Swinging and gliding your way around the city functions a bit better, but still has its own trouble spots. It is a truly wonderful experience when you get into a groove, working your way through the alleyways of the city, or blasting yourself over rooftops. When the system doesn’t work as you intended it to, often slamming you into a wall or down to the ground, it can be frustrating, and really dampens the exhilaration that the game so expertly crafted before that moment. Despite those minor missteps, the Omni-Directional mechanics are an Attack on Titan fan’s dream come true. The developer even paid close attention to the small parts of the experience, like how the wires always attach to real objects, and if you get stuck in an open space you can’t use it anymore.
One problem with all of this is that the action, while intense and gleefully frenetic, does get a bit old after a while. There just isn’t much to differentiate one Titan battle from another. Attack on Titan tries to rectify this with different types of missions mixed in. Many missions will have you play as different characters, with each feeling quite different in their capabilities and strengths. Armin, for example, is better at leading others, so instead of giving general orders to his teammates, he can actively direct them as to what they need to do. Other missions mix things up by letting you take on the Titans as a Titan yourself, or putting you in special circumstances, such as open fields that utilize your horse. These help keep the action feeling a bit fresh, but if that base Titan combat doesn’t grab you like it should, the game will become utterly dull after a few hours.
Another way that Attack on Titan tries to keep players engaged is the crafting, customization, and inter-mission areas. After completing each mission the player is sent to a neutral location. Here all the current characters stand awkwardly around, arms hovering by their sides. You can chat with them to get some story pieces, but most will likely just skip this part and head to the next mission. Before you do, you can craft new weapons and gear, or upgrade your current ones. This is a nice addition in theory, but in practice it is just a bunch of cumbersome junk that I only jumped into when I felt like the missions were getting a bit too tough, which was rare since the game isn’t actually all that difficult.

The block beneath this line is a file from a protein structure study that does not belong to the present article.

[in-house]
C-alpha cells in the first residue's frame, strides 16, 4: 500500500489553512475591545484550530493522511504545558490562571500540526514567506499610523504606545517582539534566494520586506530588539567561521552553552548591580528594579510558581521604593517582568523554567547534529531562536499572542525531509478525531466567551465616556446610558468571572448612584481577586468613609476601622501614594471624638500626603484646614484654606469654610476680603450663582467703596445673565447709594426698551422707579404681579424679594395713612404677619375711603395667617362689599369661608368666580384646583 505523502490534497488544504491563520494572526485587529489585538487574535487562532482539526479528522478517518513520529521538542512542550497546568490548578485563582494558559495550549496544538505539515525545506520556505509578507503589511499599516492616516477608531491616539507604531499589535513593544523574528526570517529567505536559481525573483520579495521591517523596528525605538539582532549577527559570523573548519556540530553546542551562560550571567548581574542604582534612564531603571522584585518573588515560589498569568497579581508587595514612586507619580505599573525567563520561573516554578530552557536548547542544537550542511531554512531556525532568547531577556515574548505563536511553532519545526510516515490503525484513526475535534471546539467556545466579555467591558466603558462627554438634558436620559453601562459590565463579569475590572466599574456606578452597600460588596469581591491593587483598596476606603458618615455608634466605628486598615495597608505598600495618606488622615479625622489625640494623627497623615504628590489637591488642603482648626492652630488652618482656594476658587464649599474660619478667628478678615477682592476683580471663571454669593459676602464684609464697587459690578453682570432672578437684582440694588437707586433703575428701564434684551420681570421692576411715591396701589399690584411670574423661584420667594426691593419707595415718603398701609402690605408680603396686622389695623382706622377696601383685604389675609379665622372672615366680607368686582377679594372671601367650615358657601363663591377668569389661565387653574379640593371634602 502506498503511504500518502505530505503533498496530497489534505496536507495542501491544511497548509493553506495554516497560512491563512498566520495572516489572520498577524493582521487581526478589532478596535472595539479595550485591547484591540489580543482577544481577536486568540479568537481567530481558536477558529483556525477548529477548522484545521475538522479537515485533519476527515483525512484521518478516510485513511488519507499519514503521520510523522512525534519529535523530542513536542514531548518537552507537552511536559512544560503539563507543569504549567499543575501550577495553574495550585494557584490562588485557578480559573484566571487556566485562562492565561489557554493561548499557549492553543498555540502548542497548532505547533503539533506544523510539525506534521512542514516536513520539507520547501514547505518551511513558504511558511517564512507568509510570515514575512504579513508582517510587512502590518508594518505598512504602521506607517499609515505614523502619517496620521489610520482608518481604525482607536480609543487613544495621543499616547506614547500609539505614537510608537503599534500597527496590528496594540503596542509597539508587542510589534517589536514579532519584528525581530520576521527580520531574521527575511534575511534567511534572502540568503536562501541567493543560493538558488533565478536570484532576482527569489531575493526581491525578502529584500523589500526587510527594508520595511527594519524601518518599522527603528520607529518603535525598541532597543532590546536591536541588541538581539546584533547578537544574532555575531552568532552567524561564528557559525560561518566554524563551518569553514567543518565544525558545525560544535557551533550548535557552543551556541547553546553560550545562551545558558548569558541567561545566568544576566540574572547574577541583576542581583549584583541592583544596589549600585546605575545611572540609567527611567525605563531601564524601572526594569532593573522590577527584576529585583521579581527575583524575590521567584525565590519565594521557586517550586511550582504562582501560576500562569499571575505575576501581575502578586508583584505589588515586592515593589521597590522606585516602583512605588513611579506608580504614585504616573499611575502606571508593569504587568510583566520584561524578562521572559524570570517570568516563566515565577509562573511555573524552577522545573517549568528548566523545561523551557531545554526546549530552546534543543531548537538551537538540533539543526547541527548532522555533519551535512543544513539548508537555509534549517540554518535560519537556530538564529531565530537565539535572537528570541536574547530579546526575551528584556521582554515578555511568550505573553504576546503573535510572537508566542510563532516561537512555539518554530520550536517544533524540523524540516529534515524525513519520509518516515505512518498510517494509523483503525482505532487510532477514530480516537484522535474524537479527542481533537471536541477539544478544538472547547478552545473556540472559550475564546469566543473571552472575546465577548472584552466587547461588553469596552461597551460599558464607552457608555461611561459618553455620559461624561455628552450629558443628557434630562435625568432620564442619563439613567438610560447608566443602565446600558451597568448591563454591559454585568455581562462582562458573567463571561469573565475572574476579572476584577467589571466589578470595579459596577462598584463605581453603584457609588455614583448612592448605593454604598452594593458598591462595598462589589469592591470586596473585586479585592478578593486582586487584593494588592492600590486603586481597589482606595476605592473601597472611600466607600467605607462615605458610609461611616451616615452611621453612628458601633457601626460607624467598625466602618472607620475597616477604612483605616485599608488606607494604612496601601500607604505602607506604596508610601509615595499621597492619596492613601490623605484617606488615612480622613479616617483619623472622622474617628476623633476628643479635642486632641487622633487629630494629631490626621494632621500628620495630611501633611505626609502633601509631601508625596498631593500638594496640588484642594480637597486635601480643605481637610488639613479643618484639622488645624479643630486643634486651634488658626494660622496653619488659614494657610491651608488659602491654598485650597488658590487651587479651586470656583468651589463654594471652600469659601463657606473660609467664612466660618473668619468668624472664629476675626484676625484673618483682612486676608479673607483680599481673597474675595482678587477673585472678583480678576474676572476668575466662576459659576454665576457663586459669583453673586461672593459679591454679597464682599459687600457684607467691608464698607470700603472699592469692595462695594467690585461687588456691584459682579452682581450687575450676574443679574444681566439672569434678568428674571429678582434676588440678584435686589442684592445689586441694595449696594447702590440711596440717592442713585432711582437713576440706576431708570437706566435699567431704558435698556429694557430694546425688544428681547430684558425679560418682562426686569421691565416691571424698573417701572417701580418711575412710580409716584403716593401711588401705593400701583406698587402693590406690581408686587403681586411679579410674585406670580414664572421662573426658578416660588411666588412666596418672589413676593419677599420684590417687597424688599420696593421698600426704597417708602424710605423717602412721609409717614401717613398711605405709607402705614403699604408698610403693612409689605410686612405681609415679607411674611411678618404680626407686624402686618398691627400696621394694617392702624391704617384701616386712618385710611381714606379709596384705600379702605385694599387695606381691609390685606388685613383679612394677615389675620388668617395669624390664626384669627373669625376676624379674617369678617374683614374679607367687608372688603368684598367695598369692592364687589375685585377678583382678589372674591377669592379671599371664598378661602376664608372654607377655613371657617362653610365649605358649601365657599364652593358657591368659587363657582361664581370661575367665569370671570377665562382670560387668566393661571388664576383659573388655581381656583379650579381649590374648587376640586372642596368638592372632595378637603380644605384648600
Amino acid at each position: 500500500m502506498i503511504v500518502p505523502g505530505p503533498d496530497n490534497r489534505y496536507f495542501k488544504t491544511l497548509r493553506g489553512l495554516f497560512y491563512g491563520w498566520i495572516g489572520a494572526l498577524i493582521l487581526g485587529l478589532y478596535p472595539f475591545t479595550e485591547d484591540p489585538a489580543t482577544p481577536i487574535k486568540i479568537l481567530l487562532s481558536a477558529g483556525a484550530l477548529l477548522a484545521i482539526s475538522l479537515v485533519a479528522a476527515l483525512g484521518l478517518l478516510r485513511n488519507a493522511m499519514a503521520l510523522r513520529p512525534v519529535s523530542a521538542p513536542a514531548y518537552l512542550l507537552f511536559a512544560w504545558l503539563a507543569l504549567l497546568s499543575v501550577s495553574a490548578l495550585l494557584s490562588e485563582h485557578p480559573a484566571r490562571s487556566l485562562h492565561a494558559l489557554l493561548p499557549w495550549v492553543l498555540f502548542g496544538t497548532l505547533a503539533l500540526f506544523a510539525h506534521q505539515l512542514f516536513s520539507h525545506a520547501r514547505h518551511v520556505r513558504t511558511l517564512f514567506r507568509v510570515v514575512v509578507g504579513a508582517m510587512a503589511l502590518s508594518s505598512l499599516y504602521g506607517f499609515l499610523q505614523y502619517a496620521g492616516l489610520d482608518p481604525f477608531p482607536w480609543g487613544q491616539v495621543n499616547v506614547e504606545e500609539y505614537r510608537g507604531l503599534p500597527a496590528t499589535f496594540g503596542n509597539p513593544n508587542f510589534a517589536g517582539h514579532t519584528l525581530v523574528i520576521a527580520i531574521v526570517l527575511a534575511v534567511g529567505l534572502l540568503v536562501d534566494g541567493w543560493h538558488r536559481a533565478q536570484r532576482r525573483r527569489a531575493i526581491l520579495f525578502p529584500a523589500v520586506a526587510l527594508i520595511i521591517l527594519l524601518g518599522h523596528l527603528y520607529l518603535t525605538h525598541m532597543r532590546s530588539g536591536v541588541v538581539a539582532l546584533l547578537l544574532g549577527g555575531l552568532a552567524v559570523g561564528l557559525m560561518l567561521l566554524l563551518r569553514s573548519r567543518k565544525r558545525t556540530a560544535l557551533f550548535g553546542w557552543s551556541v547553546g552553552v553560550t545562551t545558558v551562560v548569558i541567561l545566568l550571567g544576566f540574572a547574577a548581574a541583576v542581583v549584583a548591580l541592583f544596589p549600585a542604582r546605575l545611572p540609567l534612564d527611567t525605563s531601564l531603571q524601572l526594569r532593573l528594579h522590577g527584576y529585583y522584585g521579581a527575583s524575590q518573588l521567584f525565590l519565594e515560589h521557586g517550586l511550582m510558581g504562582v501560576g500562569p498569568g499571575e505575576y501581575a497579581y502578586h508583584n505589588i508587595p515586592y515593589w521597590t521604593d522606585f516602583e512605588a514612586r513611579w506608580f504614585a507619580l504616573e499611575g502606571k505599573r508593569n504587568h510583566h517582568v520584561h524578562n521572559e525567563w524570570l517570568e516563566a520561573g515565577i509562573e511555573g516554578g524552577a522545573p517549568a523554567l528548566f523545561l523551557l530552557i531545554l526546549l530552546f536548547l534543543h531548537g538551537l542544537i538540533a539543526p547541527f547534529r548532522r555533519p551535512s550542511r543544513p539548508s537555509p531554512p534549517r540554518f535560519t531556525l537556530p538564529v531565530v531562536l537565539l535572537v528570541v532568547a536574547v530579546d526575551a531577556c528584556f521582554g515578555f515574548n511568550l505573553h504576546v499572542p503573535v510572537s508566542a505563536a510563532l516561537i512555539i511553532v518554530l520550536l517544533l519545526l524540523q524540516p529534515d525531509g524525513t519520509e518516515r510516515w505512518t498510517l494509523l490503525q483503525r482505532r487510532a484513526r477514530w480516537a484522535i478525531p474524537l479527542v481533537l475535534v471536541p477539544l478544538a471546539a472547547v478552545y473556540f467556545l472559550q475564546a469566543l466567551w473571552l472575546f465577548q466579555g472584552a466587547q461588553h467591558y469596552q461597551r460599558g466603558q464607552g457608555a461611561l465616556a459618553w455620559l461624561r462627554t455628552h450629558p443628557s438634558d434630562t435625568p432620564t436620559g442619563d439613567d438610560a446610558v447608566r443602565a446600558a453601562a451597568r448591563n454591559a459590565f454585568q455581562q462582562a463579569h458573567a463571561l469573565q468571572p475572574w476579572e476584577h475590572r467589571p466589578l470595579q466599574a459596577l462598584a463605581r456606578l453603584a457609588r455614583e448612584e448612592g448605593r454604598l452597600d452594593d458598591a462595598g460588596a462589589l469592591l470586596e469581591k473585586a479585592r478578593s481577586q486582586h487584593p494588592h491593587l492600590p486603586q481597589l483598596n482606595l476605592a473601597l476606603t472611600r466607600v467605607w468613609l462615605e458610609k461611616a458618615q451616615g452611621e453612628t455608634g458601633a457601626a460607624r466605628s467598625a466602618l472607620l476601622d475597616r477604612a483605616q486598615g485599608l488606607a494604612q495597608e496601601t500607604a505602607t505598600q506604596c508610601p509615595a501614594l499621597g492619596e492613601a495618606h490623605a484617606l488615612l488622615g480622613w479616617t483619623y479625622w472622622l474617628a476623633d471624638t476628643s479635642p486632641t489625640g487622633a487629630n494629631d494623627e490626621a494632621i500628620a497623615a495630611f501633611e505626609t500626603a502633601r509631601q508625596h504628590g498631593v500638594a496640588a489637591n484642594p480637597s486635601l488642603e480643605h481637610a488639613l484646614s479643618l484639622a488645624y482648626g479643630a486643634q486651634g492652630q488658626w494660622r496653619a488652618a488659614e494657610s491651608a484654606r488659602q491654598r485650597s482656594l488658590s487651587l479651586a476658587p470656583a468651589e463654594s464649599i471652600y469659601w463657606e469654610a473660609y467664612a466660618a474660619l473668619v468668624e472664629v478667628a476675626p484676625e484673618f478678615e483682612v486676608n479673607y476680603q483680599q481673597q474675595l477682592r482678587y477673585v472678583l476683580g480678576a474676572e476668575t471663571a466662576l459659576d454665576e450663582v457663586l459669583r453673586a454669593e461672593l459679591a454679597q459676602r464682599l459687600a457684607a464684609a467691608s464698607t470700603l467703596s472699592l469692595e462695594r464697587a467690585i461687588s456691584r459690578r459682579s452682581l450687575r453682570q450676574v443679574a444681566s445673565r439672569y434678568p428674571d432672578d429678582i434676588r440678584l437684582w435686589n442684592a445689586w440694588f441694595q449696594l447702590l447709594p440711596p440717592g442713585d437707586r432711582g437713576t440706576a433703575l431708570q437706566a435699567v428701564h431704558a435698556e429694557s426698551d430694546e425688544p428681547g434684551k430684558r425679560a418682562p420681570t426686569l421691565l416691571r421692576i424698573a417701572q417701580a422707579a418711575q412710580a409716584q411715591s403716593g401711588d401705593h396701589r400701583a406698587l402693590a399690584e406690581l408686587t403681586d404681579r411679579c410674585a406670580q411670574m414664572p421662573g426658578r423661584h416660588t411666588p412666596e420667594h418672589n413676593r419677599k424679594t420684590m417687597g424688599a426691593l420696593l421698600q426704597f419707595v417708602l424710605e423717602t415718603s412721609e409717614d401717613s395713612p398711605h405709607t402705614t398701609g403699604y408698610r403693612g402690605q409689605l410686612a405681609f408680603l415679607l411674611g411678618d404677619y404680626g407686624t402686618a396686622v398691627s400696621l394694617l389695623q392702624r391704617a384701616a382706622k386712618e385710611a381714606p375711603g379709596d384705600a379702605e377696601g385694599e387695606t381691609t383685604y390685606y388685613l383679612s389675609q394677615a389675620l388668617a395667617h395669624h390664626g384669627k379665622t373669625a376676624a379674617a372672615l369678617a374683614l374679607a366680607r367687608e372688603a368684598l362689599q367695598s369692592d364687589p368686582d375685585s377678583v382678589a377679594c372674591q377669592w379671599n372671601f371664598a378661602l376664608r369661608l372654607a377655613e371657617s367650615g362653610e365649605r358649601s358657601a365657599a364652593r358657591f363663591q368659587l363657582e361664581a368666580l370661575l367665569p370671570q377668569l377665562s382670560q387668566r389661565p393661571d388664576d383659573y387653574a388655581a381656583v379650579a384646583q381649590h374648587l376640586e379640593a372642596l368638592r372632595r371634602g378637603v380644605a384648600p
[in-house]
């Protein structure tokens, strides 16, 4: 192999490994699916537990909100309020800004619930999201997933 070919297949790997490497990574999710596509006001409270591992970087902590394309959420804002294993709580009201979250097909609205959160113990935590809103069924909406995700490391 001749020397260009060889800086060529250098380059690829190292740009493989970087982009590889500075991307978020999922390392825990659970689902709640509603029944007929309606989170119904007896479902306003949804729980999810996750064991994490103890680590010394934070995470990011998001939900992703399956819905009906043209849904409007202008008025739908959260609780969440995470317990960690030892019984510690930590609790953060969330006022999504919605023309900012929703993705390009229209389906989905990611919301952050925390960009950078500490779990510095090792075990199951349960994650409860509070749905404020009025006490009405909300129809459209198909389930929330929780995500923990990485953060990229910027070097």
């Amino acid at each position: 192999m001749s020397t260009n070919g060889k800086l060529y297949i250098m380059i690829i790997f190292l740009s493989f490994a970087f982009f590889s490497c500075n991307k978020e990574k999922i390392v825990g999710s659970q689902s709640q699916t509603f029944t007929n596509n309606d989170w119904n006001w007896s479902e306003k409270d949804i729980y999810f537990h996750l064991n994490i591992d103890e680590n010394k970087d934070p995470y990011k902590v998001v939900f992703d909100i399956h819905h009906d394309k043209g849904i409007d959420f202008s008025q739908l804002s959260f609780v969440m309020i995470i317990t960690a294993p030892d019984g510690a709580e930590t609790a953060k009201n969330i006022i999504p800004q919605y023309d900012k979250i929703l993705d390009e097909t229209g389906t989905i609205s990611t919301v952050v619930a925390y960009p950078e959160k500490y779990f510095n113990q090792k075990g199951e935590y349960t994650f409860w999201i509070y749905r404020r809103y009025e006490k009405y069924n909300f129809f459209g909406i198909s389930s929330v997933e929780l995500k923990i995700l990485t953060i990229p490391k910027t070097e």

There’s just too many different factors to keep in mind for this system. You have currency which is gained after missions, and materials, which you can gather inside the level by various means. There are two different shops, when there really only needs to be one, and the interface is unintuitive to say the least. You have to go to the upgrade screen to see what objects you might need, then to the material shop to try to buy it, or convert other stuff you have to what you need. After a few times trying to work this all out I found it best to just buy new items when they were available and looked better than what I had, and upgrade stuff as I could, rather than actively planning it all out.
Finally there is a multiplayer component to Attack on Titan. Side missions, which are also optionally playable inside the single player campaign, can be tackled with other players online. These largely play out like the regular story missions, but with three of your friends taking on the Titans with you. If you have some actual friends that you are going to communicate with, this should be a pretty cool little game. Playing with random players online mostly just feels like a regular single player mission, but with more powerful NPCs running around, taking out Titans.
Koei Tecmo’s Attack on Titan is certainly the game that fans have been waiting for. It delivers so much of what fans love about the show, and really does a great job of putting you right into the action. Of course, that action is extremely chaotic and repetitive, which also means the game can be as well. This is a problem when it leads to fumbling with the controls, or having to frantically work the camera. However, that is a small price to pay for an Attack on Titan experience like this.